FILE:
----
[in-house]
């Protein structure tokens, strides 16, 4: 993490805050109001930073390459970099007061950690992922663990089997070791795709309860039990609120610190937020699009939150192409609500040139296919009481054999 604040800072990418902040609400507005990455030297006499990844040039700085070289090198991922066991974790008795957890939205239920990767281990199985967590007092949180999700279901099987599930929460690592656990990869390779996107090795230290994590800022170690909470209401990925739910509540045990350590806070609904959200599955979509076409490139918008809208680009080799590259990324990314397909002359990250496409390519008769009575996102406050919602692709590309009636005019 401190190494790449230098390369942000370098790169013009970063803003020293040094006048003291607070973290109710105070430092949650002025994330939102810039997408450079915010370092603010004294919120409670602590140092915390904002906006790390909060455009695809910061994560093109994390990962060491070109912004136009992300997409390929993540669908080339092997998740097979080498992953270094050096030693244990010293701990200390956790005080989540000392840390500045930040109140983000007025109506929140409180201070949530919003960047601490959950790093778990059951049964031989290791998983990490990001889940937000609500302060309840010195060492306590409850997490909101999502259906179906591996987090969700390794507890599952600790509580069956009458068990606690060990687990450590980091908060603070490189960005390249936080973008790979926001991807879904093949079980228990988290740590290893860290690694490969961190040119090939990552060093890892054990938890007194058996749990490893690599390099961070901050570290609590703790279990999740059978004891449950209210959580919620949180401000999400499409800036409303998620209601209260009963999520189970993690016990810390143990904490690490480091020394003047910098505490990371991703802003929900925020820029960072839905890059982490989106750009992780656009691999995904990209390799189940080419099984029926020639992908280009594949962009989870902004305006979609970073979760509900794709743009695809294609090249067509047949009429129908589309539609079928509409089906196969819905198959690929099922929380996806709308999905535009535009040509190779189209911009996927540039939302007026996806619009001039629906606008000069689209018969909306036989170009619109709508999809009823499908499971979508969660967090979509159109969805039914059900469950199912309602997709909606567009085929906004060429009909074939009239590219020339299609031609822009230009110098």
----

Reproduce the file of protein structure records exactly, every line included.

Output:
[in-house]
């Protein structure tokens, strides 16, 4: 993490805050109001930073390459970099007061950690992922663990089997070791795709309860039990609120610190937020699009939150192409609500040139296919009481054999 604040800072990418902040609400507005990455030297006499990844040039700085070289090198991922066991974790008795957890939205239920990767281990199985967590007092949180999700279901099987599930929460690592656990990869390779996107090795230290994590800022170690909470209401990925739910509540045990350590806070609904959200599955979509076409490139918008809208680009080799590259990324990314397909002359990250496409390519008769009575996102406050919602692709590309009636005019 401190190494790449230098390369942000370098790169013009970063803003020293040094006048003291607070973290109710105070430092949650002025994330939102810039997408450079915010370092603010004294919120409670602590140092915390904002906006790390909060455009695809910061994560093109994390990962060491070109912004136009992300997409390929993540669908080339092997998740097979080498992953270094050096030693244990010293701990200390956790005080989540000392840390500045930040109140983000007025109506929140409180201070949530919003960047601490959950790093778990059951049964031989290791998983990490990001889940937000609500302060309840010195060492306590409850997490909101999502259906179906591996987090969700390794507890599952600790509580069956009458068990606690060990687990450590980091908060603070490189960005390249936080973008790979926001991807879904093949079980228990988290740590290893860290690694490969961190040119090939990552060093890892054990938890007194058996749990490893690599390099961070901050570290609590703790279990999740059978004891449950209210959580919620949180401000999400499409800036409303998620209601209260009963999520189970993690016990810390143990904490690490480091020394003047910098505490990371991703802003929900925020820029960072839905890059982490989106750009992780656009691999995904990209390799189940080419099984029926020639992908280009594949962009989870902004305006979609970073979760509900794709743009695809294609090249067509047949009429129908589309539609079928509409089906196969819905198959690929099922929380996806709308999905535009535009040509190779189209911009996927540039939302007026996806619009001039629906606008000069689209018969909306036989170009619109709508999809009823499908499971979508969660967090979509159109969805039914059900469950199912309602997709909606567009085929906004060429009909074939009239590219020339299609031609822009230009110098």